Unpaid depiction of tobacco use or tobacco products in media that does not serve a legitimate purpose

Allowed
There is no ban and there are no restrictions whatsoever applicable.

Unpaid depiction of tobacco use or tobacco products in TV, film or other media that is not legitimate journalistic, artistic, or academic expression or legitimate social or political commentary

Analysis:

The law does not address unpaid depiction of tobacco products or tobacco use in TV, film, or other media. Therefore, the law is interpreted as allowing this practice

To align with FCTC Art. 13 and the FCTC Art. 13 Guidelines, the law should impose a comprehensive ban on tobacco advertising, promotion and sponsorship, including unpaid depiction.

Tobacco industry sponsorship of events, activities, individuals, organizations or governments

Allowed
There is no ban and there are no restrictions whatsoever applicable.

Financial or other sponsorship or support by the tobacco industry to events, activities, individuals or groups (e.g., groups involved in sports, the arts, politics, charitable or welfare, or other activities, or youth smoking prevention programs)

Analysis:

The law does not address financial or other contributions that promote tobacco products or tobacco use. Therefore, the law is interpreted as allowing such contributions.

To align with FCTC Art. 13 and the FCTC Art. 13 Guidelines, the law should prohibit all contributions that have the aim, effect, or likely effect of promoting tobacco products or tobacco use directly or indirectly.

Publicity of financial or other sponsorship or support by the tobacco industry if tobacco sponsorship is not banned

Allowed
There is no ban and there are no restrictions whatsoever applicable.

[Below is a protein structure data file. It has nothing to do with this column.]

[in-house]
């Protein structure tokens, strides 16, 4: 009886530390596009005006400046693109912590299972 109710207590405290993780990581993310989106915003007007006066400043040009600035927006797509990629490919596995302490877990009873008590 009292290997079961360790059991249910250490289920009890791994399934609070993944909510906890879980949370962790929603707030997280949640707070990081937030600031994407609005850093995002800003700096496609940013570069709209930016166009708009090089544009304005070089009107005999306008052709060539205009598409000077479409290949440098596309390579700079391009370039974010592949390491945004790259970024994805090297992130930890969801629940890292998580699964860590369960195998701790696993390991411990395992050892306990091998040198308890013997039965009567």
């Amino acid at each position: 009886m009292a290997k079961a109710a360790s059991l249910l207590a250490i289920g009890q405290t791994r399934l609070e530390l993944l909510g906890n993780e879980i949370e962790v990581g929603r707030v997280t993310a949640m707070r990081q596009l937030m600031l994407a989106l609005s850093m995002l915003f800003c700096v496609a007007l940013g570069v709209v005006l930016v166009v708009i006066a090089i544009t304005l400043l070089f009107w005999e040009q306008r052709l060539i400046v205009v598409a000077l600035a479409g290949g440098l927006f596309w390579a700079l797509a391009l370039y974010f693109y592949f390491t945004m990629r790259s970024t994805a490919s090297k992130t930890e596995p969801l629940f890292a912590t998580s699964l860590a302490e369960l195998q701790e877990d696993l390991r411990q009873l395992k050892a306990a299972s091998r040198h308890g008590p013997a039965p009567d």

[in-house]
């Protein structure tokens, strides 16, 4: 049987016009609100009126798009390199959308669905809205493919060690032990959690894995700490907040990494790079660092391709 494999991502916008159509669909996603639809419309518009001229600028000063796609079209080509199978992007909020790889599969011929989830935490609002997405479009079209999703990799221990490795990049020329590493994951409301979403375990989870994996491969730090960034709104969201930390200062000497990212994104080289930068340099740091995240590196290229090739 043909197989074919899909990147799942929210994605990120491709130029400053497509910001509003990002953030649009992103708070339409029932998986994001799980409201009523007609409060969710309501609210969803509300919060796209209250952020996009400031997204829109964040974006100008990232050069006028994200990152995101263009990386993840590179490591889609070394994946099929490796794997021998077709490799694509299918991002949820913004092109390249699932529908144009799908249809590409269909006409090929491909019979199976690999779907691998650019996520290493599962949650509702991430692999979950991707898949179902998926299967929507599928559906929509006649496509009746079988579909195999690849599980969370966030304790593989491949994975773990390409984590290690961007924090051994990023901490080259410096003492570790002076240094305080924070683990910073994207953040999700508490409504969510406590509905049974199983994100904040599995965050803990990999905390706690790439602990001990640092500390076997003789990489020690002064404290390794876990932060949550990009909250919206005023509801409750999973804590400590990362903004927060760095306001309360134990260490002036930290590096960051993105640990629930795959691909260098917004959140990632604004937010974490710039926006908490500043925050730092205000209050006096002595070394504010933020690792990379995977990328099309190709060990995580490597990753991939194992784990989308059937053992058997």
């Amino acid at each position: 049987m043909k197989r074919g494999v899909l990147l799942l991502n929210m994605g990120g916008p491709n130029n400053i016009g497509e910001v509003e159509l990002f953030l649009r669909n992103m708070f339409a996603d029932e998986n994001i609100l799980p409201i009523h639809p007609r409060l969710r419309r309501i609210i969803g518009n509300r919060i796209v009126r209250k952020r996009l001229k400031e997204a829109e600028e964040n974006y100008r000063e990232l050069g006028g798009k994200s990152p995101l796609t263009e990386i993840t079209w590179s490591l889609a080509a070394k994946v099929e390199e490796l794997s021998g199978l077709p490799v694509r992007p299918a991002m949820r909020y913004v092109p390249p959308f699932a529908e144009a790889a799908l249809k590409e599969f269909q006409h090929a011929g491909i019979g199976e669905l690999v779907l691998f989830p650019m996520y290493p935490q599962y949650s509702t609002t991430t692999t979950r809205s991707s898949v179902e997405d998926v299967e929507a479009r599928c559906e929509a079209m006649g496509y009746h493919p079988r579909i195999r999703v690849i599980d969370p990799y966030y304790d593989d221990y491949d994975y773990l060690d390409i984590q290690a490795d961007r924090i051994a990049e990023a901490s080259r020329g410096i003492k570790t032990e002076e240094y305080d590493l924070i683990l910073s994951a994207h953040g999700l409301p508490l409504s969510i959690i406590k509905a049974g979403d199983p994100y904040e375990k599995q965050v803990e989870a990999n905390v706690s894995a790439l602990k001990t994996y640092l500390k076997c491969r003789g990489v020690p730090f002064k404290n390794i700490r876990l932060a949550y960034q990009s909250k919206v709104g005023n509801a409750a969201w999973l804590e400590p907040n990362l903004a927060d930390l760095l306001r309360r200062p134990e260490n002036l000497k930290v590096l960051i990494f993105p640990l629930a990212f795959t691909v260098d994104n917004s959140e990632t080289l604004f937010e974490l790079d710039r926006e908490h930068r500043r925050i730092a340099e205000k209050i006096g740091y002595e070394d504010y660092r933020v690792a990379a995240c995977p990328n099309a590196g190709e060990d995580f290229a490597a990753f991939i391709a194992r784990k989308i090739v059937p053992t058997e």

Analysis:

The law does not address publicity of tobacco sponsorship. Therefore, the law is interpreted as allowing such publicity.

To align with FCTC Art. 13 and the FCTC Art. 13 Guidelines, the law should prohibit all tobacco sponsorship and publicity thereof.

Promotion by any means that are false, misleading or deceptive

Banned
The listed form of tobacco advertising, promotion & sponsorship is completely banned.

Promotion by any means that are false, misleading or deceptive or likely to create an erroneous impression about a product's characteristics, health effects, hazards or emissions (covering any term, descriptor, trademark, emblem, marketing image, logo, color and figurative, or any other indicia)

Analysis:

The Consumer Protection Act prohibits generally all misleading and deceptive conduct in the course of trade or business. This includes conduct that is “likely to mislead the public as to the nature, manufacturing process, characteristics, suitability for a purpose or quantity of goods or services.”

In addition, the Public Health (Tobacco Control) Regulations, 2013 prohibit the use on product packaging and labeling of any item that may suggest or imply that “use [of the tobacco product] or exposure to its smoke or emissions is not hazardous or is less hazardous than that of other tobacco products or any similar product.” This includes a prohibition of terms such as “light,” “ultra light,” “mild,” and similar words, whether or not it is part of the brand name. It also covers any graphics, numbers, other package design characteristics, or any other sign that may be misleading or create a false impression.

The law aligns with FCTC Art. 13 and the FCTC Art. 13 Guidelines with respect to promotion of tobacco products by means that are false, misleading, deceptive, or likely to create an erroneous impression about characteristics, health effects, hazards, or emissions.

Law Source, Section
Art. 5; First Schedule, Standards 29, 30